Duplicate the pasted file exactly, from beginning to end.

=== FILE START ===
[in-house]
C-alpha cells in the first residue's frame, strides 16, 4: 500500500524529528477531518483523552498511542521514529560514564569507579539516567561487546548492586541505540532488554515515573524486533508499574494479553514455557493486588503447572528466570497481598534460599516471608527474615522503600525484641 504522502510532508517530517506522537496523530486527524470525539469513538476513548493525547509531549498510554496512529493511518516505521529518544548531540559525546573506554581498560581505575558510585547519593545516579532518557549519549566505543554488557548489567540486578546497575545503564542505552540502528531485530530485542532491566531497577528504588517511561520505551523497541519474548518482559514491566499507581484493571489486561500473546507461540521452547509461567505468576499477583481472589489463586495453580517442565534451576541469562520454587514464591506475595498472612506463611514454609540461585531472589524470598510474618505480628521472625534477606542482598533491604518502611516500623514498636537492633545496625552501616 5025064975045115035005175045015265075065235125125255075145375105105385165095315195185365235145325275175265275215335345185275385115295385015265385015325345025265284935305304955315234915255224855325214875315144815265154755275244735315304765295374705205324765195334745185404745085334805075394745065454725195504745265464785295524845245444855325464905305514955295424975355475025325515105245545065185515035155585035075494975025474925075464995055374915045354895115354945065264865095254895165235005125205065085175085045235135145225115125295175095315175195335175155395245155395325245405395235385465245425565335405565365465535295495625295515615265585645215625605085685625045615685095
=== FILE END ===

[in-house]
C-alpha cells in the first residue's frame, strides 16, 4: 500500500524529528477531518483523552498511542521514529560514564569507579539516567561487546548492586541505540532488554515515573524486533508499574494479553514455557493486588503447572528466570497481598534460599516471608527474615522503600525484641 504522502510532508517530517506522537496523530486527524470525539469513538476513548493525547509531549498510554496512529493511518516505521529518544548531540559525546573506554581498560581505575558510585547519593545516579532518557549519549566505543554488557548489567540486578546497575545503564542505552540502528531485530530485542532491566531497577528504588517511561520505551523497541519474548518482559514491566499507581484493571489486561500473546507461540521452547509461567505468576499477583481472589489463586495453580517442565534451576541469562520454587514464591506475595498472612506463611514454609540461585531472589524470598510474618505480628521472625534477606542482598533491604518502611516500623514498636537492633545496625552501616 5025064975045115035005175045015265075065235125125255075145375105105385165095315195185365235145325275175265275215335345185275385115295385015265385015325345025265284935305304955315234915255224855325214875315144815265154755275244735315304765295374705205324765195334745185404745085334805075394745065454725195504745265464785295524845245444855325464905305514955295424975355475025325515105245545065185515035155585035075494975025474925075464995055374915045354895115354945065264865095254895165235005125205065085175085045235135145225115125295175095315175195335175155395245155395325245405395235385465245425565335405565365465535295495625295515615265585645215625605085685625045615685095